Whether Elton John aimed to appeal to a new demographic or simply wanted to cross “host SNL” off his bucket list, it was clear from the beginning of the show that he would be a charming, committed host.
By Molly Jay.
While last week was studded with a few attention-grabbing events on television—Grey’s Anatomy’s musical episode, Stephen Colbert appearing on Late Night with Jimmy Fallon to sing the viral hit “Friday”—for the most part, programming seemed to be dominated by one individual, and for once it wasn’t Charlie Sheen. Instead, Elton John, who kicks off a worldwide tour on April 6, lit up the small screen, taking over Saturday Night Live as both the host and musical guest and appearing on late night talk shows. His presence was also felt on American Idol, as the reality TV juggernaut featured an all-Elton night.
It’s hard to believe that John, who has sold over 250 million records, has never served as SNL’s host and musical guest before. In fact, he only appeared on the show once before, as the musical guest in 1982, with host Johnny Cash. Now, however, John has joined the ranks of such performers as Ray Charles, Garth Brooks, and Britney Spears, as artists who have pulled a double duty on the late night staple.
Whether John aimed to appeal to a new demographic or simply wanted to cross “host SNL” off his bucket list, it was clear from the beginning of the show that he would be a charming, committed host. He delivered his monologue, which commonly drew laughs about his past drug use and pampered lifestyle, with the good-natured air of “laugh at me now, but at the end of the day, I’m still Elton John.” As he finished his opening, he promised a fun night and a great show. Unfortunately, what followed was an uneven program that may have had elements of fun but certainly wasn’t great.
However, the show’s flaws seemed to lie within lazy, tired writing—not John himself. In the first half of the show, John was often overshadowed by surprise guests Carmelo Anthony and Tom Hanks (Hanks appeared in the digital short and two sketches—one of which didn’t even include John). Half of the sketches featured John playing himself, which enabled him to deadpan a few catty comments that felt both natural and organic but kept his appearances fairly one-note. The other half of the show had John playing flamboyant characters, such as a gay movie critic who spent half the time kissing his partner (newcomer Taran Killam) and a unicorn-riding, turquoise-outfit-wearing cowboy. For a host as game as John appeared, it was disappointing that the writers felt the need to rely on stale, obvious material.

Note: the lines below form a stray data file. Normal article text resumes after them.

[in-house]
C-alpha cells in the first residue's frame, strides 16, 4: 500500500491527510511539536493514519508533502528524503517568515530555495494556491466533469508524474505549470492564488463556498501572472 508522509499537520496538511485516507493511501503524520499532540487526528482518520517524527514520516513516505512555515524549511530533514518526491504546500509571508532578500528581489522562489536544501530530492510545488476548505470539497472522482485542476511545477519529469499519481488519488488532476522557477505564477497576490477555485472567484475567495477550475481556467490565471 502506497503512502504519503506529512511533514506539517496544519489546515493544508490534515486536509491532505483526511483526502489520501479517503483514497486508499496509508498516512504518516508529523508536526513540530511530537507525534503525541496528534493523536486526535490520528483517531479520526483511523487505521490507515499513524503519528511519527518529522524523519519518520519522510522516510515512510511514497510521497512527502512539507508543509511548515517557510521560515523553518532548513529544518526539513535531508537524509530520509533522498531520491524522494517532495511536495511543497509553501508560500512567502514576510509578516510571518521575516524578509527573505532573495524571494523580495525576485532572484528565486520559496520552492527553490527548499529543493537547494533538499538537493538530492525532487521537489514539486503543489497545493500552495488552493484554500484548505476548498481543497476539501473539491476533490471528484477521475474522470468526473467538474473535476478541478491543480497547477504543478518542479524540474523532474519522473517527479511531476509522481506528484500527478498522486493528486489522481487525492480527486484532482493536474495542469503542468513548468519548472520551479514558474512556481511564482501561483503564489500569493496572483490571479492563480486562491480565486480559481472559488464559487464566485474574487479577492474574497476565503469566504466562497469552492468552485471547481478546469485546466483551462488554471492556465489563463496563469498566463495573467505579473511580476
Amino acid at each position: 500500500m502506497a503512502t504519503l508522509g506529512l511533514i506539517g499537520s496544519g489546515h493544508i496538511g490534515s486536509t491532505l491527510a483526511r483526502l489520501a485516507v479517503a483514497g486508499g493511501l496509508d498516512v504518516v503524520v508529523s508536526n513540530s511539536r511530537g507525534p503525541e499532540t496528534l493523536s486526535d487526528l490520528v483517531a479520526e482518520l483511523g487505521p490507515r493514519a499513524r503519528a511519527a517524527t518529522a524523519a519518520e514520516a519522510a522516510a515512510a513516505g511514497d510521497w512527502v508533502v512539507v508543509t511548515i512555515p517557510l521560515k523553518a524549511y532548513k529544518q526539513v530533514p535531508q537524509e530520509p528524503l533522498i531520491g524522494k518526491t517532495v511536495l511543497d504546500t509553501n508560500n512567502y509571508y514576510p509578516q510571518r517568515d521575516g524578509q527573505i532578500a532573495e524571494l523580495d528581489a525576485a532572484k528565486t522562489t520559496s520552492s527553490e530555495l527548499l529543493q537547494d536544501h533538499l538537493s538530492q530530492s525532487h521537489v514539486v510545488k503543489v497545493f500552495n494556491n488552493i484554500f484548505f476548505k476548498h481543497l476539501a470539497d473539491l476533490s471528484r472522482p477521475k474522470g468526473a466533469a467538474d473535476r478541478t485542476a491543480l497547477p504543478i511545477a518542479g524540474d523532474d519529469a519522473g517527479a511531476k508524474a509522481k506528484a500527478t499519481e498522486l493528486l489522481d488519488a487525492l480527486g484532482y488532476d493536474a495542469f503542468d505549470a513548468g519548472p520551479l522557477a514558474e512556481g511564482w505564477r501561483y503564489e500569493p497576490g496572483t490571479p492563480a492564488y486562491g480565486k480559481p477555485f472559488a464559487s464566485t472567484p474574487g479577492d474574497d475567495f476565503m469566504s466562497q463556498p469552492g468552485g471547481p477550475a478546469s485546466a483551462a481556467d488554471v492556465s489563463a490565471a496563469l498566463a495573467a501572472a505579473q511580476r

But perhaps John’s strongest showing this week was a television program on which he didn’t appear. On American Idol, each contestant had to perform an Elton John original, and the talented singers proved that John’s music is still relevant, with some kids turning his pop songs into country tunes, reggae jams, and hard rock anthems.
Perhaps most importantly, by allowing his music to be featured on the show, John has exposed a new generation to his music and undoubtedly picked up a few more fans. Though John did not perform on the Los Angeles-based Idol, most likely because he was busy rehearsing in New York for SNL, he told Jimmy Fallon last week that he was happy with the talent competition’s theme, stating it is always a compliment when artists cover his work.
By taking over the tube this week, John proved that he is charming and witty and, most of all, still relevant, which is impressive given his first appeared on The Andy Williams Show in 1971. It’s hard not to look forward to the next time John makes his way around the networks, though hopefully he’ll have better material with which he can work.
John’s latest album, The Union, was released in October of last year. While John’s tour will only be stopping in 12 U.S. cities, he will be swinging through the Northeast, playing in Rochester, New York on April 23.